Kelly Stanton: 

So a topic of the day, of course, being COVID 19 pandemic, did you guys experience an increased demand or acceptance around the technology as a result of that?

Dr. Jo Varshney: 

Yeah, absolutely. I think COVID fortunately or unfortunately, well, unfortunately for the world, but fortunately for us became a good representation of how much you can do with computational resources. They're not doing with computational resources. Many of the clients that we have today were struggling to get to the lab to do simple animal experiments or doing more R and D work. And then they started really looking for alternative solutions. Like, "Hey, are there ways we could speed up our translatability? You know, we can raise more money, get more answers, move faster" because everyone who was developing drugs, the focus is to get to the patients. Right? So they started really looking into, technology like ours, but also fortunately, we got government funding to really look for answers for treatments, from drugs that are already existing in the markets and see whether or not that could target Covid in patients where we're seeing higher mortality, because those are the vulnerable patients. And we want to make sure that if we can provide some guidance around that, we'll help those patients in, you know, die who are in dire need for that.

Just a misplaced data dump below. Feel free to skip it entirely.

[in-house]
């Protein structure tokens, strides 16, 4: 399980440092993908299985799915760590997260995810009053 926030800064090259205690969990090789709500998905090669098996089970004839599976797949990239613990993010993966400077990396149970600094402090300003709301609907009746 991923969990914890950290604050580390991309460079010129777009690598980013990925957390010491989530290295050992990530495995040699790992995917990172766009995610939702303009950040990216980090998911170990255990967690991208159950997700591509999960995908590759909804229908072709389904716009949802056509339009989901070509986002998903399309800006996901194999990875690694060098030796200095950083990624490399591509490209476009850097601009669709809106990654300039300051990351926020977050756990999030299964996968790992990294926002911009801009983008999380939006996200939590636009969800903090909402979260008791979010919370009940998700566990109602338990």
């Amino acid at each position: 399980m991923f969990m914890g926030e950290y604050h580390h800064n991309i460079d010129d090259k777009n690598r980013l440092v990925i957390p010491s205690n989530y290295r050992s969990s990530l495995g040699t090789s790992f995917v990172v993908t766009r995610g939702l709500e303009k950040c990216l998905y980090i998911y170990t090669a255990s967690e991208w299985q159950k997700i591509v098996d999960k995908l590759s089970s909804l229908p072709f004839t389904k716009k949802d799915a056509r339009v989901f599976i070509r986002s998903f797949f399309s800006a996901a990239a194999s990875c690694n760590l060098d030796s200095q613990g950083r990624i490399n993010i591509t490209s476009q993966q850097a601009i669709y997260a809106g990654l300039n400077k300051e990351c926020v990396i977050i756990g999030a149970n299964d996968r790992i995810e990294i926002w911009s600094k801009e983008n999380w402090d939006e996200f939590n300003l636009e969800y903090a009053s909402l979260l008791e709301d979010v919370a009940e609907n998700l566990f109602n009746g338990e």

Kelly Stanton: 

Definitely. As a founder and a leader of this company, what would you say are your biggest challenges or opportunities this year?

Dr. Jo Varshney: 

Yeah. So we have successfully shown our technology can enable better decision-making and we have some successful case studies where we have really reduced the time and cost for clients. And now we are really using our engine and asking deeper questions. What if we ask our decision-making engine to identify key candidates for rare disease programs. For diseases where there's no cure, you know, with that said, we have a new asset partnerships that are coming up with some top research hospitals, as well as our own asset programs. And interestingly with one of our own assets, we have been able to receive orphan drug designation in less than a year time, which in a conventional method, it would take three years plus to get to the same place, especially for rare disease. So it's giving us the confidence, but now we are at a place where we want to leverage this confidence into more proving that they can bring more drugs to the market faster and really walk the talk that we are. We are doing it with other clients. Now we want to also do it with ourselves